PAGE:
In Family Law matters, each party is legally required to provide “full and frank” financial disclosure. In basic terms, this means that you must disclose complete and truthful details of your past and present financial circumstances to the other party. The duty to provide financial disclosure also extends to your future financial circumstances. This includes where you are a beneficiary to a deceased Estate.

What does financial disclosure involve?

Financial disclosure involves exchanging financial documents with the other party. This process assists the parties to identify the asset pool which is available for division. Without this crucial step, navigating your way through a property settlement can be extremely difficult, time consuming and expensive.

In the Family Court, this rule is governed by Chapter 13 of the Family Law Rules 2004. In the Federal Circuit Court, it is outlined in Part 24 of the Federal Circuit Court Rules 2001.

The above Rules set out which financial documents must be exchanged, and when. It is important to note that the duty of disclosure, in accordance with Rule 13.07 of the Family Law Rules, extends to each document that “is or has been in the possession, or under the control, of the party disclosing the document”.

Do I need to provide financial disclosure if the other party hasn't?

Yes. Your obligation to provide financial disclosure is not dependent on the other party doing so. You have to comply with your legal obligations even if the other party refuses to do so.

It is your job to put your case, and all of your evidence, before the Court. The Court will not do it for you. Therefore, if the other party refuses to provide financial disclosure, you must take all necessary steps to obtain as much information as possible from other sources. This may require subpoenas (a Court Order compelling the production of information/documents/evidence to the Court) to relevant third parties.

What happens if I do not disclose my financial circumstances?

There are a variety of consequences which may flow from a failure to provide full and frank financial disclosure. These includes the following:

  1. The Judge may strike out a party’s Application. This means that it is removed from the Court List. This usually occurs where there are specific Orders for financial disclosure and a party has deliberately failed to comply.
  2. The Judge may order costs against the party who has failed to provide financial disclosure.
  3. The Judge may draw inferences and make findings against the party who has failed to provide financial disclosure. 
  4. The Court may set aside a Property Order. Section 79A of the Family Law Act 1975 sets out the circumstances in which the Court can set aside an Order in relation to property. This includes the power to set aside an Order where the Court is satisfied that there has been a “miscarriage of justice by reason of fraud, duress, suppression of evidence (including failure to disclose relevant information), the giving of false evidence or any other circumstance”.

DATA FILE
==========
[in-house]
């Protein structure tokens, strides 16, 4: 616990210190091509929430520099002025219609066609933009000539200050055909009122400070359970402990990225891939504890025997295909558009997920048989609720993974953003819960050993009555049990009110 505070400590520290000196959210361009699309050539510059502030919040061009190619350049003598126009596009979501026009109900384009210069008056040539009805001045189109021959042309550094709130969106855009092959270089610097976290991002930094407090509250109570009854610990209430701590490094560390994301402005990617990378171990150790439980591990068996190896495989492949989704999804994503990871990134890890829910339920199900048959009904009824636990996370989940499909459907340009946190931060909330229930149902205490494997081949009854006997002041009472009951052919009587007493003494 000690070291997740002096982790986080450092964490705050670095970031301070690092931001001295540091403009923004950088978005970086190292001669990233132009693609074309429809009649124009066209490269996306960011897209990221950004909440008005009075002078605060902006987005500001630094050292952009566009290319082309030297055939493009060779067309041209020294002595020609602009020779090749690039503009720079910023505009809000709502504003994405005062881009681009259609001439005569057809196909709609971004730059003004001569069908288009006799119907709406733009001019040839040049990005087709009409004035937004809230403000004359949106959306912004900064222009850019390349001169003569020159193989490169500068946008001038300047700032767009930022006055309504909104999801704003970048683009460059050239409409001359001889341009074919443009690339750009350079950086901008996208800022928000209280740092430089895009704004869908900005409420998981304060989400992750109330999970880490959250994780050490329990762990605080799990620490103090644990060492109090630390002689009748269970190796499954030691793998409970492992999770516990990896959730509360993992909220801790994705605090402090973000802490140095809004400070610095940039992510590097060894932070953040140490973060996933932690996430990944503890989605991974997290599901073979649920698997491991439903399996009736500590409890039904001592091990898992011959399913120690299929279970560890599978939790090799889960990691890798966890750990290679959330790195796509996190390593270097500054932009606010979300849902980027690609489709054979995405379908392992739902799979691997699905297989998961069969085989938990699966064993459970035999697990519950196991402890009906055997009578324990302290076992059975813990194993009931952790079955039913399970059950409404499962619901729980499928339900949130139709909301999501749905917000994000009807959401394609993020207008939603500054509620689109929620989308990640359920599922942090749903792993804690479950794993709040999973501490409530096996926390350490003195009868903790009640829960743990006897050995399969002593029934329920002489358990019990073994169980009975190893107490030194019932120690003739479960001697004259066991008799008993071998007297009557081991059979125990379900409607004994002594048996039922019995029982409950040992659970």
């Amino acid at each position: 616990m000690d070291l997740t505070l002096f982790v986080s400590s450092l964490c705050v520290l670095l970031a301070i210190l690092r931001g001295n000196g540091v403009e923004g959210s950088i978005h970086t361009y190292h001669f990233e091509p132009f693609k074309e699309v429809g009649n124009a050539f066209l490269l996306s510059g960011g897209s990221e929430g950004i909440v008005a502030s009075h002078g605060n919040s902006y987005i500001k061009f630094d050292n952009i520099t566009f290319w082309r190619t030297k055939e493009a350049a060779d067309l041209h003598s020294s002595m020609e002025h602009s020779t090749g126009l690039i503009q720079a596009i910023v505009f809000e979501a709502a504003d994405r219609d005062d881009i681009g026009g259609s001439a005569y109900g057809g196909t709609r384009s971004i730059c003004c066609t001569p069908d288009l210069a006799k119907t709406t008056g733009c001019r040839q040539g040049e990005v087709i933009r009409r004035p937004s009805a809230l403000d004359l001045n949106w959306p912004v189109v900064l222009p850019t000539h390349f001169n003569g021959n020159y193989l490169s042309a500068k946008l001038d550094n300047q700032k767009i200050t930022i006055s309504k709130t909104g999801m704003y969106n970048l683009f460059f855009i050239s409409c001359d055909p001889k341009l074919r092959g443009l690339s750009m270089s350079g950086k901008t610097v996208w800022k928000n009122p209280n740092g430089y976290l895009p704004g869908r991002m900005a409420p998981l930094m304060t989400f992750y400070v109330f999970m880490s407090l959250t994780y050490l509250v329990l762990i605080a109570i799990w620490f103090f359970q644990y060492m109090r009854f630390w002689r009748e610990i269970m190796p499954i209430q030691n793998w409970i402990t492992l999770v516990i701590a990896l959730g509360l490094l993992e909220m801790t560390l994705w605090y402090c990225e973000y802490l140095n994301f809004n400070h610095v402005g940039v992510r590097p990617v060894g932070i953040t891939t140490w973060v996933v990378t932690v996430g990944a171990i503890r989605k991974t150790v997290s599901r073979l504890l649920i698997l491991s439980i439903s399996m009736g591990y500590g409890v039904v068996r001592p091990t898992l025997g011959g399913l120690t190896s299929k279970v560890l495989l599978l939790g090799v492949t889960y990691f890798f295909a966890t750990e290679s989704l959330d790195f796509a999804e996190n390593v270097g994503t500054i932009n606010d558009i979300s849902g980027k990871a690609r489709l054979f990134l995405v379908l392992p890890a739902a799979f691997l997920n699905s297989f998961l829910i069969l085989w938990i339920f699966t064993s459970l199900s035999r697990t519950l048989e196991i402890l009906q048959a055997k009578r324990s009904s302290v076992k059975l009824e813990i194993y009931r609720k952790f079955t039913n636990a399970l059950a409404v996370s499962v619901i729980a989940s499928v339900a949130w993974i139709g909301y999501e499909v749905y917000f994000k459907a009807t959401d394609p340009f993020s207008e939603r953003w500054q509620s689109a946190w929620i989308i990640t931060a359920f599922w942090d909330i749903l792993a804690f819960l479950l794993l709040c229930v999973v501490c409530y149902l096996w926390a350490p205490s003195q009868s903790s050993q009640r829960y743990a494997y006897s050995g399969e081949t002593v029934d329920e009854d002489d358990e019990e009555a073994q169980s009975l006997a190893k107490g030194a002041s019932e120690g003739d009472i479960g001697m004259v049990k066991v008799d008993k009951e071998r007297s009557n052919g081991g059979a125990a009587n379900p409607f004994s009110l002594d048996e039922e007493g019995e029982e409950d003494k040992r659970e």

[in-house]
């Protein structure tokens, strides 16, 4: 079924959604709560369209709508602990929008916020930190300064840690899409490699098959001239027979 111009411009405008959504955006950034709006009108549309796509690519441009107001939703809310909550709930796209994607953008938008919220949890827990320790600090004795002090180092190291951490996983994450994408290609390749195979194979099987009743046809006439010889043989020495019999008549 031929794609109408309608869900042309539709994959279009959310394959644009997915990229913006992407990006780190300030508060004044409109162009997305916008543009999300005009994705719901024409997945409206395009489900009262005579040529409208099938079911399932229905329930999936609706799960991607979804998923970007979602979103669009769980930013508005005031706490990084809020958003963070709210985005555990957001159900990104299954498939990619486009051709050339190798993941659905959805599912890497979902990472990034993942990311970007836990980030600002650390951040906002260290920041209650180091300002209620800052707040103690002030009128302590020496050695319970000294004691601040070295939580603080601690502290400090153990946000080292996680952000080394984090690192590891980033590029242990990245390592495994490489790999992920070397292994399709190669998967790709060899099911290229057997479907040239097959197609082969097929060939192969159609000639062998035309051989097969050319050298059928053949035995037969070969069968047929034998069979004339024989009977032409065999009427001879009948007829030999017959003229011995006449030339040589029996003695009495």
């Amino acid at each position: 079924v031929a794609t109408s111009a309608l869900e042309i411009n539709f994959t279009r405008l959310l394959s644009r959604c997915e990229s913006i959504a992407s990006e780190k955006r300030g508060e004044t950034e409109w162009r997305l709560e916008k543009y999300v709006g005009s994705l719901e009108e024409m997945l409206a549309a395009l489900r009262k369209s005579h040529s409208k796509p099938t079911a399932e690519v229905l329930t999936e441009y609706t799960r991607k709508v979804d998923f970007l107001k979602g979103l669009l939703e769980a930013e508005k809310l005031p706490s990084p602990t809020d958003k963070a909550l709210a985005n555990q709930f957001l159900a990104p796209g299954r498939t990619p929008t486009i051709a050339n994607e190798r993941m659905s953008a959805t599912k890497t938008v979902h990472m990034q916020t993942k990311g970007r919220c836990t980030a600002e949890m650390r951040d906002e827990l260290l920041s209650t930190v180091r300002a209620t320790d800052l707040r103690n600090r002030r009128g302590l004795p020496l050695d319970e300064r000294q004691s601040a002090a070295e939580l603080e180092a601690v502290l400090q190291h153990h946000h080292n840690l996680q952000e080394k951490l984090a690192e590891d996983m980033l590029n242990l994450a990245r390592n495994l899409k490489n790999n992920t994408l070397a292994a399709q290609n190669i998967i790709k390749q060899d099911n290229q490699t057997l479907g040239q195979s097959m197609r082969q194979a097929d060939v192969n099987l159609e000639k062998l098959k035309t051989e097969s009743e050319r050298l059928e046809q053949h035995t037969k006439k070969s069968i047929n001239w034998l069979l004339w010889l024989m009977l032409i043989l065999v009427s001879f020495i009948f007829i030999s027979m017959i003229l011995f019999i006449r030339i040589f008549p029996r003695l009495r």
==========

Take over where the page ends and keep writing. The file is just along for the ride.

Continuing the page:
In a recent Family Law Final Hearing in which I acted for the Applicant Wife, the Judge was satisfied that the Respondent Husband had failed to properly disclose how he had dealt with a significant amount of joint funds post-separation. 

In the Reasons for Judgment, the Judge said, “It is unfortunate that the Husband seemed to speak in generalities even when pressed. He was unable to quantify expenses with any real precision, even though he knew that the application of these funds was a significant matter of concern to the Wife and she had been asking for explanations. The Husband’s foolhardy stance places the Court in a difficult position. The Husband has failed to provide specific evidence of the expenditure of the parties’ funds”.

Her Honour went on to reference the case of Weir & Weir [1993] 16 Fam LR 154 where the Full Court of the Family Court said:

“Once it has been established that there has been a deliberate non-disclosure the Court should not be unduly cautious about making findings in favour of the innocent party. 

The Court’s jurisdiction to make an order going beyond the identified property arises once there is sufficient evidence to support a finding that a party has not made full disclosure of his or her assets.”

In this case, in which I acted for the “innocent party” as they call them in Weir & Weir, the Judge awarded my client 70% of the matrimonial asset pool, not including superannuation. There was an extra 10% adjustment to my client, specifically because of the other party’s deliberate non-disclosure. 

Her Honour stated:

“I would have assessed the outcome as being 60/40 per cent division in favour of the wife…however, the husband’s retention of funds as discussed is a significant matter, particularly as it would have increased the asset pool available for division. Accordingly, in my view, the appropriate outcome is a 70/30 per cent division of the non-superannuation assets.”

In these circumstances, it is extremely important to document your requests for financial disclosure in writing.